Arts on Sunday for Sunday 11 April 2010
12:40 Lucy finds out how Wellington's empty buildings are being put to artistic use
12:50 Creative New Zealand
Stephen Wainwright explains its rethink about the way it funds the country's main arts organisations - currently it's every three years but that may change.
1:00 At the Movies
Simon reviews Nowhere Boy, which remembers the fateful meeting between 17-year-old John Lennon and 15-year-old Paul McCartney.
1:30 Harbour Mouth Molars
Sculptor Regan Gentry on unintentionally whipping up a storm of protest over his giant molar sculptures on Dunedin's waterfront.
1:40 We venture into Southland to find out about its big arts festival and at the other end of the country
We hear from two of the overseas artists showing their wares at the performing arts festival in Auckland's CBD.
Artists Paula Roush (UK) and Lilibeth Cuenca Rasmussen (Denmark).
2:00 The Laugh Track
Comedienne Sarah Harpur (right), one of the local acts in the upcoming Comedy Festival.
2:20 Mangere Arts Centre
Lucy visits one of Manukau city's latest developments - a significant new building designed to house the community's artistic activities all under one roof. Theatre and the visual arts will have a new home in the centre which is currently under construction.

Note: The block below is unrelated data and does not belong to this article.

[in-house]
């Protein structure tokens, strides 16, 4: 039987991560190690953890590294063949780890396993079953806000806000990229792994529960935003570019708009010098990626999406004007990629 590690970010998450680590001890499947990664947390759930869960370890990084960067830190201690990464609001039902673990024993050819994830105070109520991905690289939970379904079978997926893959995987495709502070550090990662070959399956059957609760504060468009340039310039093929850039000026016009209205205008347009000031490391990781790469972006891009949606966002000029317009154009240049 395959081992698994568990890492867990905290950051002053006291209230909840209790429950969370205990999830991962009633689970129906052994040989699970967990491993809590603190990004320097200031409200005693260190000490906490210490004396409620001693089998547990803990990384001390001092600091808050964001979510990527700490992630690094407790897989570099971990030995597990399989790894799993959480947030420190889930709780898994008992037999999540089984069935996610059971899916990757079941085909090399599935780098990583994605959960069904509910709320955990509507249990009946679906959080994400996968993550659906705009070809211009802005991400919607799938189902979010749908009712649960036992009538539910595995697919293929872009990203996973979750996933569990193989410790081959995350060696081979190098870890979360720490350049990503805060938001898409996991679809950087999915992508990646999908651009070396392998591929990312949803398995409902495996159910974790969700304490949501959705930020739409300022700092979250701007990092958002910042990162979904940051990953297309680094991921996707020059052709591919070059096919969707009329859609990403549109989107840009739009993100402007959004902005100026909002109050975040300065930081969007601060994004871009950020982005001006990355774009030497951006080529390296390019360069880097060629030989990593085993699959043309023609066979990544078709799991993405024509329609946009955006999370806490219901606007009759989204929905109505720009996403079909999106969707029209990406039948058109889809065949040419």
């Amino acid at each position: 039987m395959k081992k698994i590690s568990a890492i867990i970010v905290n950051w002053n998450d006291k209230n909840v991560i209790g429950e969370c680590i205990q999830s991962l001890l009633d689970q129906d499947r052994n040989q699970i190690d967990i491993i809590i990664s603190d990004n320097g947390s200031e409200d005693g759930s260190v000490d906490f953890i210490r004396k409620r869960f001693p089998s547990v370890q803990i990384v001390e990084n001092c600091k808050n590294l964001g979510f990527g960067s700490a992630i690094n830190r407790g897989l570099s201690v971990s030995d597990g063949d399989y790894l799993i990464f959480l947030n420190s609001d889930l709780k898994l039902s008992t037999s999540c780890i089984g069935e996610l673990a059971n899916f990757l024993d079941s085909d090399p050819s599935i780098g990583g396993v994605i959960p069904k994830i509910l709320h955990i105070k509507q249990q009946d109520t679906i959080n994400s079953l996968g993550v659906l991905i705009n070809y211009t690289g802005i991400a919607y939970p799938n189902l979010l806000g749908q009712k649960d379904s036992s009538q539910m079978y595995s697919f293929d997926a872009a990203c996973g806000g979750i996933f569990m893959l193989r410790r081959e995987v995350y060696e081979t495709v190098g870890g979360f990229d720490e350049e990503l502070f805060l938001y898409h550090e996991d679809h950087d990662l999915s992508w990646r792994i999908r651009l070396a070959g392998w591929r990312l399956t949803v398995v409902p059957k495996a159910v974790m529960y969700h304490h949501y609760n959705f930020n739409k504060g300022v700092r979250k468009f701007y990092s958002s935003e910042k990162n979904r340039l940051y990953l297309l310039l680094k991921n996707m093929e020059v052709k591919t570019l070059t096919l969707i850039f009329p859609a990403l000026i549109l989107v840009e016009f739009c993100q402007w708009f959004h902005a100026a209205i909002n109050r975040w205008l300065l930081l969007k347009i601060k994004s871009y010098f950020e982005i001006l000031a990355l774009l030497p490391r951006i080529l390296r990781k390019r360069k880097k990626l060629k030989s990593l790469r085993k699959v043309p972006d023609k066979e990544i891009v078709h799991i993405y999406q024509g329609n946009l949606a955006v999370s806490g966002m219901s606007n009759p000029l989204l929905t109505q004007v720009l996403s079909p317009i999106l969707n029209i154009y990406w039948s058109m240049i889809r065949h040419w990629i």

An artist's impression of the The Mangere Arts Centre once completed.
2:30 Chapter & Verse
Gordon Brown talks about the life and art of his old friend, painter Colin McCahon, and debut poet Sarah Broom talks about cancer, relationships and children in Tigers at Awhitu.
A fresh look at postcards - Hannah Scott explains how they've changed and how they've stayed the same.
Frank Breuer. Untitled, Gestel B.
3 pm Dead Man's Cell Phone
Mark Westerby reviews the New Zealand premiere of a play about a woman who answers a dead man's cell phone. Watch a trailer below.
3:10 Sunday Drama
Gertrude and Olivia, written by Elizabeth Smither and we finish the show with another episode of our consumer sitcom The Gullibles by Joe Musaphia.